Maine Narrow Gauge considers two more steam locomotives

Small black steam locomotive
Maine Narrow Gauge Locomotive No. 4 Monson Railroad 0-4-4T is one of two 2-foot locomotives to be returned to service. (Dan Cupper)

PORTLAND, Maine – Looking to the future, the Maine Narrow Gauge Railroad Co. and Museum plans to refurbish two more of its 2-foot-gauge steam locomotives, in addition to the two currently in service.

The announcement was made during the Wiscasset Summer Picnic, Waterville & Farmington Railway Museum earlier this month, where two 2-foot Maine Narrow Gauge steamers and one belonging to WW&F put on a show, making run eight trains that day.

The two engines to be restored were on display that day, bringing together the five remaining 2-foot Maine steamers. These are Monson Railroad 0-4-4T No. 4 (Vulcan Iron Works, 1918) and Bridgton & Saco River Railroad 2-4-4T No. 8 (Baldwin Locomotive Works, 1924). MNG’s operating locomotives are the Monson Railroad 0-4-4T No. 3 (Vulcan Iron Works, 1912) and the Bridgton & Saco River Railroad 2-4-4T No. 7 (Baldwin Locomotive Works, 1913). WW&F’s operating locomotive is WW&F 0-4-4T # 9 (Portland Co., 1891), formerly Kennebec Central # 4, Sandy River & Rangeley Lakes Railroad # 6, and Sandy River Railroad # 5.

Maine Narrow Gauge and WW&F regularly partner with Maine Locomotive & Machine Works to run their equipment between sites. MNG operates a 1.5 mile waterfront line with a terminus in downtown Portland, while WW&F is based 80 miles north in rural Alna, Maine, and spans over 3.3 miles of original WW&F right-of-way. Between 1879 and 1943, Maine was only home to five 2-foot-gauge mass transit railways and had some 200 miles of such lines.

Small black steam locomotive
The No.8 Bridgton & Saco River 2-4-4T engine will also be returned to service. (Dan Cupper)

On the planned restorations of n ° 4 and 8, Eric Mencis, responsible for visitor services at Maine Narrow Gauge, explains the group’s approach as follows:

“We know what problems they have now. Why not make them work so that future generations can make them work? That way, they won’t have to fix the issues. We don’t want to leave future generations with this.

Both engines need new boilers, which were last replaced at a former heritage site, the Edaville Railroad in Massachusetts, Mencis says. “They (Edaville) had them replaced in the 70s or early 80s, but they need a lot of work to get them up to speed. [Federal Railroad Administration] coded.

“New boilers for both locomotives will keep them running longer and better for the museum. This is probably the most economical way [rather than making repairs]. They are just exhausted.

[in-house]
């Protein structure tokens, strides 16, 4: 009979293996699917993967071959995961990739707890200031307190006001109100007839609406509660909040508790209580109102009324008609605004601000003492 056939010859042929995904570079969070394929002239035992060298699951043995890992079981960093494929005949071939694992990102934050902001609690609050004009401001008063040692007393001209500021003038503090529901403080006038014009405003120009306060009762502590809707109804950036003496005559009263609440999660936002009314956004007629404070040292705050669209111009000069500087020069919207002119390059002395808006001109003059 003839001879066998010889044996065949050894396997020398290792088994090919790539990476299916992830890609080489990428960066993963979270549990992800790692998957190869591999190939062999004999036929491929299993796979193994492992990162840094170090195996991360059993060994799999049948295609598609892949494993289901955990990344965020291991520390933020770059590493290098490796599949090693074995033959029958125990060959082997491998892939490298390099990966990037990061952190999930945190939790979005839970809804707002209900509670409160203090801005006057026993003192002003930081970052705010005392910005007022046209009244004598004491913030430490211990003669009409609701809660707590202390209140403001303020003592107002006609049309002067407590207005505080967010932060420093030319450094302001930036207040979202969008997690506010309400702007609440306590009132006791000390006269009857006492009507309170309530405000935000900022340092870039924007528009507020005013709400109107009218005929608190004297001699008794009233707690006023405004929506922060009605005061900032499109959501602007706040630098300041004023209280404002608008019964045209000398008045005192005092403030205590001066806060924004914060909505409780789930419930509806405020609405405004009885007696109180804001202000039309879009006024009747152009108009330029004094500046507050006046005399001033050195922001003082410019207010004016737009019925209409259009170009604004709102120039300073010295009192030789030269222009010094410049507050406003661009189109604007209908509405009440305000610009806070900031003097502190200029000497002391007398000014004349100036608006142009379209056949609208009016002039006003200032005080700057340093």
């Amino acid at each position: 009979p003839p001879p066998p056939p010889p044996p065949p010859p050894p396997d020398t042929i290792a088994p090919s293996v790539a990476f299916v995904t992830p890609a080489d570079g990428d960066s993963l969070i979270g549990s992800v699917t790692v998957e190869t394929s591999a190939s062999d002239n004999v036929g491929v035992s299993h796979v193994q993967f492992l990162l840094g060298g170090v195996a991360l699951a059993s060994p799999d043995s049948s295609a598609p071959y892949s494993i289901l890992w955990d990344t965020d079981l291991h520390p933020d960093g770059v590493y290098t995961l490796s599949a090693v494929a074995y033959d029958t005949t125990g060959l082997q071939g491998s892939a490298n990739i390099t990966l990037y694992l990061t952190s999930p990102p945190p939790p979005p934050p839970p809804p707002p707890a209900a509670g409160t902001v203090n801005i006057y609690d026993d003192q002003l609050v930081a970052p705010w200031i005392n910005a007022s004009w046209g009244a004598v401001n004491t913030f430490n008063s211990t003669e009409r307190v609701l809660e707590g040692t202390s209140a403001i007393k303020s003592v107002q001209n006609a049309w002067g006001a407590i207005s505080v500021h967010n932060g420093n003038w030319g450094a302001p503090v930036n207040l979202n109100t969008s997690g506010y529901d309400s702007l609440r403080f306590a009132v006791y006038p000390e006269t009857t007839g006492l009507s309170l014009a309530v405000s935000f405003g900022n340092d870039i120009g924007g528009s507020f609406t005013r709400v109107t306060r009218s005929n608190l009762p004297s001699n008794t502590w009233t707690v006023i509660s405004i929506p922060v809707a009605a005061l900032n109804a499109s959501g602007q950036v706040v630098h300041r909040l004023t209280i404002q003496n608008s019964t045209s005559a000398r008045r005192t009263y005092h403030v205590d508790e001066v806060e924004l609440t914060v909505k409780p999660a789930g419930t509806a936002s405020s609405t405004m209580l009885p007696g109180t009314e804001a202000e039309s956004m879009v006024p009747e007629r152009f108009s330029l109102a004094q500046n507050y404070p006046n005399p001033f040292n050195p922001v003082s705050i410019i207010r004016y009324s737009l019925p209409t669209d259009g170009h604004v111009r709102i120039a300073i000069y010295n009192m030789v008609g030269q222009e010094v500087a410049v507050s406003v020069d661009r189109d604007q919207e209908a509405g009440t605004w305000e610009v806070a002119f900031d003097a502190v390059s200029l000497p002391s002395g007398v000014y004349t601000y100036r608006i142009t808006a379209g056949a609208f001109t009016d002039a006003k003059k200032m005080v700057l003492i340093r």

Several years ago, MNG lost its museum exhibit building in Portland due to development. With it went the ability to house its historic collection of rolling stock which was a main attraction. Much of this equipment has been moved to covered protection at Alna, as the Wiscasset, Waterville & Farmington website explains.

With the relocation of these assets, Mencis says, “We want to make sure that we are up to the task of showing the equipment (here), operating the equipment and using it as a tool to teach people. “

“We need [these engines] be that historic presence in Portland. Run the [museum’s General Electric] diesel is great – diesel is beautiful, it looks good – but it doesn’t feel like a steam engine.

Two small steam locomotives with trains
Partnership Example: Maine Narrow Gauge Engine # 7 waits on a yard track as Wiscasset, Waterville & Farmington # 9 pulls its passenger train south toward Sheepscot Station on August 7, 2021. ( Dan Cupper)

When the public sees the MNG diesel, Mencis says, “Question # 1 we get is, ‘Oh, does this thing work?’ But when they see the steam engine, it’s alive and they say, “It’s a steam engine. Steam is an important aspect.

Another factor is that ridership is expected to increase as the COVID pandemic subsides and bus tours for New England’s fall colors resume. “We wanted to make a plan to have steam every time a cruise ship is in town,” Mencis said. When that happens, he said, “it would almost mean running a steam engine every day in September. So it’s a good plan to have all four in operation.

Of the two engines planned for restoration, he said, the Monson No. 4 will be the easier, because “the museum in recent years has done a good job on the running gear on the 4. It only needs the boiler; the running gear is almost ready to go.

In contrast, he said, Bridgton & Saco River No. 8 “is a complete rebuild, boiler and undercarriage, and it will take a little longer.” Also, this engine is the largest of Maine’s surviving 2-footers, he noted.

“It’s a 40-ton locomotive,” he says. Considering the engines alone and not a tender, “this is the same size as some of the Rio Grande 3ft 2-8-0”. In contrast, the usable Monson No. 3 from the Maine Narrow Gauge weighs 13 tons.

Having more locomotives in working order makes it easier to turn engines in and out of schedule, says Mencis: “If one breaks down, we can continue” without a hitch.

Improvements to the Maine Narrow Gauge website and signage are planned to make it easier to donate to the Engines 4 and 8 Restoration Campaign, including the use of a QR code to enable digital contributions by cell phone.

Further information is available on the Maine Narrow Gauge, Wiscasset, Waterville & Farmington and Maine Locomotive & Machine Works websites.

About Jun Quentin

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